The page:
Home Inspection

Anyone performing a home inspection in the State of New Hampshire must be licensed - which I am. I am hearing from Realtors that there are buyers hiring people that are not licensed. I suppose if you are selling your home, this would be great, as any findings in the report would be invalid. However if you are buying a home, even if you believe the person knows what they are doing, why would you hire someone who was breaking State law?



My home inspection service is a visual and hands on inspection of the structural elements and systems which are readily accessible. This typically includes:

  • Foundation
  • Roofing
  • Exterior building components
  • Porches and decks
  • Attic
  • Electrical systems
  • Plumbing systems
  • Interior building components
  • Built in appliances
  • Heating and air conditioning systems
  • Ventilation
  • Fireplaces

I strongly encourage you to accompany me so that you may ask questions and gain a better understanding of the systems in the home. If you have any questions, or are interested in any other services, please contact me so we may discuss your needs.


Pre-Listing Inspection: Prepare Yourself for A Smoother Sale

If you are selling a home, you will get the highest price in the shortest time, if your home is in top condition. Almost all sales contracts include the condition that the contract is contingent upon completion of a satisfactory inspection. This is known as the inspection contingency.

Buyers insist on a professional home inspection performed by an inspector they hire. If the buyer's inspector finds a problem, it can cause the buyer to get cold feet and the deal can often fall through. At best, surprise problems uncovered by the buyers inspector will cause delays in closing, and usually you will have to pay for repairs at the last minute, or take a lower price on your home.

It's better to pay for your own inspection before putting your home on the market. Having a pre-listing inspection completed, will make the sale process easier.You can choose to present any problems as is, or have the issue reflected in the purchase price. Otherwise, you can count on the buyers inspector finding them, at the worst possible time, causing delays, and costing you more money.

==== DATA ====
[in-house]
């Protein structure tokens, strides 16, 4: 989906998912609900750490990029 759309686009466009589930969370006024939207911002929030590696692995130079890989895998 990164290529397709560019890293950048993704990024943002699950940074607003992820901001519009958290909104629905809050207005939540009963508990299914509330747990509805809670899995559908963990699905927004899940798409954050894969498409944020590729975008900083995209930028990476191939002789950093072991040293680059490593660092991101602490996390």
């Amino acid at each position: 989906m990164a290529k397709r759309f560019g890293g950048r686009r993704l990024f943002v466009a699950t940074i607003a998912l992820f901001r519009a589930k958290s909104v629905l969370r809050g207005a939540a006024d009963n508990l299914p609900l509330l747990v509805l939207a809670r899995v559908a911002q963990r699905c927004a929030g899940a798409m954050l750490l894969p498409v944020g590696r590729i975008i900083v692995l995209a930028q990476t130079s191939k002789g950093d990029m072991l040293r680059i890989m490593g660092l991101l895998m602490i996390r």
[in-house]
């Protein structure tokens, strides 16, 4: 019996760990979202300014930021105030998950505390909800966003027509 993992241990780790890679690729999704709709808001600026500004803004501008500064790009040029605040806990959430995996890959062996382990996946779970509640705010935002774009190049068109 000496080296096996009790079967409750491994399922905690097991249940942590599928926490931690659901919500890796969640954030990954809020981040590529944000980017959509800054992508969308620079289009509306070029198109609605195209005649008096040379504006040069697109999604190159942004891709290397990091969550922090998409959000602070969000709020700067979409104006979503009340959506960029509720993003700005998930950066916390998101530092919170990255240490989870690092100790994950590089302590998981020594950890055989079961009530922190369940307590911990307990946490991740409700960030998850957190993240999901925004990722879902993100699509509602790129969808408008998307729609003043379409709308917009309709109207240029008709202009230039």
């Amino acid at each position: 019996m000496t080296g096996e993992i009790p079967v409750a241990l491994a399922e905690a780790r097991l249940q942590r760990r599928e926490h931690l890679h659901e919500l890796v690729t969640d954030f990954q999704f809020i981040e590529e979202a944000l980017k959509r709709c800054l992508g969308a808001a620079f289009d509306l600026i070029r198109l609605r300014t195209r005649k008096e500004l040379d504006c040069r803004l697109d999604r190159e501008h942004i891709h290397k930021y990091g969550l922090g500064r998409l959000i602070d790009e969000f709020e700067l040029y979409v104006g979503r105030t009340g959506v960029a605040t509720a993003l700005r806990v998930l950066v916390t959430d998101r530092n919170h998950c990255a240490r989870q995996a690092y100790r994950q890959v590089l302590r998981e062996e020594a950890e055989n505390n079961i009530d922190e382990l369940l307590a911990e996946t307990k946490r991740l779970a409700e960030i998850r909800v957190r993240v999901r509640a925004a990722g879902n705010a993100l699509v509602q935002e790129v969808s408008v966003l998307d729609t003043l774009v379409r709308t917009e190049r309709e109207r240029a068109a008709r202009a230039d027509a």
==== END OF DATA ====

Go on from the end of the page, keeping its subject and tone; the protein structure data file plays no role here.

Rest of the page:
One of the key benefits of having the inspection completed early, is that if there are any problems discovered that need to be repaired, you can have the repairs done on your own terms, on your own schedule. When a problem is not found until the buyer has an inspection performed, the deal you have worked so hard to on, may fall apart unless you act quickly to get the repairs done. Or you may have to take a lower price, in order to keep the deal moving. In either case, you will almost certainly have more headache, and spend more money, than if you had known about the problem and had it repaired before negotiations began. You could save thousands by simply being able to shop around and get competitive bids from contractors, rather than being forced into paying for a rush job at the last minute.

You can also benefit from simply offering certain issues as is. Often, you can negotiate with a buyer to accept issues in the current condition by stipulating that they are reflected in the purchase price. But that same buyer may walk away from the deal if the conditions come as a surprise, after an offer has already been made. If the home is inspected before the house goes on the market you will be aware of the condition of the house before an offer is made. There won't be any surprises and the deal is far less likely to fall apart. It takes a lot of effort to get a sales agreement signed in the first place. If the inspection turns up problems, the buyer will want to negotiate a new deal and that second sales agreement is usually even harder to get done than the first one.

You should also consider having private systems such as a Well or septic system inspected prior to listing. Since Radon has become part of Real Estate transactions, you should have this test completed also. As a seller, the biggest concern with all these tests is that they are taken correctly. I have had many buyers come to me explaining that the house they are selling was also tested for Radon. However the Inspector did not follow the EPA protocols I used. This can result in an improper test, with buyers asking for mitigation systems that weren't required.  

By having a pre-listing inspection done, you can identify problems early. Then either correct them or present them as is, assuring that the first offer you accept can move quickly and smoothly to closing without delays or costly surprises. Having all this information available to the buyer makes you look like a better seller!

If you have any questions, or are interested in any other services, please contact me so we may discuss your needs.


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